Posted by Anon on July 08, 2000
In Reply to: People who live in glass houses shouldn't throw stones. posted by Roger Fuelster on July 02, 2000
: : : I would be surprised if the following phrase isn't in your database in one form or the other, but a cursury look was unable to find it: Those who live in glass houses shouldn't throw stones. I know what it means, but I have long wondered about its origin.
: : I've come across a variant "Those who live in glass houses shouldn't stow thrones"
: The corrupted version is "Those who live in GRASS houses shouldn't stow thrones." It derives from an old "graoner" about a king on a tropical island who lived in a grand two-story house built of grass and other local vegetation. On the anniversary of his accession, his loyal subjects gave him a splendid new throne. The king, however, being the sentimental sort, couldn't bear to part with the throne he'd sat on for so many years. He had his servants stow it on the second floor. Not long after, as the king was sitting on his new, splendid throne, a violent storm arose, and the old throne came crashing down, killing the king. Thus the saying "THOSE WHO LIVE IN GRASS HOUSES SHOULDN'T STOW THRONES."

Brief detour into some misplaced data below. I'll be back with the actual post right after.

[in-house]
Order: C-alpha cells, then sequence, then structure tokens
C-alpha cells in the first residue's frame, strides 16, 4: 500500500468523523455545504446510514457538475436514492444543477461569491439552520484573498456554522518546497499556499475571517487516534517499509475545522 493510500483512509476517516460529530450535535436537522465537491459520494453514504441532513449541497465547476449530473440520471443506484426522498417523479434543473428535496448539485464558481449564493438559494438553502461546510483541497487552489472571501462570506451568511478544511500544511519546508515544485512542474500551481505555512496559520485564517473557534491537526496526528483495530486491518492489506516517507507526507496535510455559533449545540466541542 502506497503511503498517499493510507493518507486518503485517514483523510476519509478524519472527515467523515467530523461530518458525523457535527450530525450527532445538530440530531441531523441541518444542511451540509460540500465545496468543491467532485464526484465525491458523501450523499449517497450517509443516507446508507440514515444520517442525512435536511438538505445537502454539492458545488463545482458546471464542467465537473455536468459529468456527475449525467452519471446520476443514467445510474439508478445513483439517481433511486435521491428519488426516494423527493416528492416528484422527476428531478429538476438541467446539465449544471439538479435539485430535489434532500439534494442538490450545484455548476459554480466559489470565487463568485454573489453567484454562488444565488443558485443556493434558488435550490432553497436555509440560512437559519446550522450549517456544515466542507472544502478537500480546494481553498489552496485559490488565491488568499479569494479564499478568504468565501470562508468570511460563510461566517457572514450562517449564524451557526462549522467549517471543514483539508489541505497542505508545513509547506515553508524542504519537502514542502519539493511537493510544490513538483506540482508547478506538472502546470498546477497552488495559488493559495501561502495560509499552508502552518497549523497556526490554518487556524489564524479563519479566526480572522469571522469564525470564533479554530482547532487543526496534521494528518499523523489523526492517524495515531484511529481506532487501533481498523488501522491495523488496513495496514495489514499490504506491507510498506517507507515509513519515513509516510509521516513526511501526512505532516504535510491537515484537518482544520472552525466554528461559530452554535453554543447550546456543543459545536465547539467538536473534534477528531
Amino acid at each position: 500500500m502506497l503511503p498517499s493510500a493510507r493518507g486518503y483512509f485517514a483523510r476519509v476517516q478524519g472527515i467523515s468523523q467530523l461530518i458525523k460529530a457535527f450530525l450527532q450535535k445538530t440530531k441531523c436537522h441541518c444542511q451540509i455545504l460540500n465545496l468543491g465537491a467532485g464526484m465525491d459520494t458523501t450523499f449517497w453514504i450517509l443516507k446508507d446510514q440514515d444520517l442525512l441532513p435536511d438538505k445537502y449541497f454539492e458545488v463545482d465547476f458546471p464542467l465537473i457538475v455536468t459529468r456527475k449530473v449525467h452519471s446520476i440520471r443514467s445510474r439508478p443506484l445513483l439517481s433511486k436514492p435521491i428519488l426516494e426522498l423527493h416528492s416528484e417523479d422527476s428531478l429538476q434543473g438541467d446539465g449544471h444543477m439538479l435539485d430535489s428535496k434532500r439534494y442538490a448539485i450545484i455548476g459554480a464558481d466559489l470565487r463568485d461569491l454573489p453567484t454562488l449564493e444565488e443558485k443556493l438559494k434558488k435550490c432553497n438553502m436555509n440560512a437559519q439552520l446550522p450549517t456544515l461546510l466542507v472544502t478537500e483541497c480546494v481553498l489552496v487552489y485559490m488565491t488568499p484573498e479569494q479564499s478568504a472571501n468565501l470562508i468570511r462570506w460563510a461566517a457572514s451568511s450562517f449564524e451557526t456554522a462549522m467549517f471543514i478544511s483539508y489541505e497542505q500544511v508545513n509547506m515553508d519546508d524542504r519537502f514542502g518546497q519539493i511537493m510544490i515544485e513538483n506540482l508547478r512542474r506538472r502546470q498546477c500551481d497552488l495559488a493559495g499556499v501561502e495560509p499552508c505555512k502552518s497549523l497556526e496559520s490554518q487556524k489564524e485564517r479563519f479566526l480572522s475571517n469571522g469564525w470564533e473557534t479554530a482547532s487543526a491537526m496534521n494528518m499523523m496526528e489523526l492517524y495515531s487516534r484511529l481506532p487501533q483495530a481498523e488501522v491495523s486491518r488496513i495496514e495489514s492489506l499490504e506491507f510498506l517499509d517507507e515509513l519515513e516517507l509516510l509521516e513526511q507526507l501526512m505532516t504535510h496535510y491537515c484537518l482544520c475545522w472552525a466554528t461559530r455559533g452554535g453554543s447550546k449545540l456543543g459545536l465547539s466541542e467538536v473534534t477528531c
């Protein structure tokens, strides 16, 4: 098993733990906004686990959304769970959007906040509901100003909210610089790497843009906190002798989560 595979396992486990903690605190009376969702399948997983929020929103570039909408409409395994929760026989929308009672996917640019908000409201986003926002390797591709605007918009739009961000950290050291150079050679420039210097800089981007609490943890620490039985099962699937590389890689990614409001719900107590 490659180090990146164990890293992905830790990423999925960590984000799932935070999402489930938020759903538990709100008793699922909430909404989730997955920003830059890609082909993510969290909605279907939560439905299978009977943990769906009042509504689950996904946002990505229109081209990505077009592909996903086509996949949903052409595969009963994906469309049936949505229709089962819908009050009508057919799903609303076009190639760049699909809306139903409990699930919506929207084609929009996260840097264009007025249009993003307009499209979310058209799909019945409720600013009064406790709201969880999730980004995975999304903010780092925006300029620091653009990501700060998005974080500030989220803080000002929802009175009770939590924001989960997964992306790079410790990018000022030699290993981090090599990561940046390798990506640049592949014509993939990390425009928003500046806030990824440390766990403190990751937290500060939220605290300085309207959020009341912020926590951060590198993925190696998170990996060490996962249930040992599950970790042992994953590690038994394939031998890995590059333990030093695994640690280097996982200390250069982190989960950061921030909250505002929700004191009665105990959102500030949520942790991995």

I like my version better cos you can see the thrones that are being stowed and, in any case, grass houses are a bit rare and really not the sort of place you would expect to find a throne. Glass houses, on the other hand, can be elegant and befitting of a throne owner: even a multiple throne owner.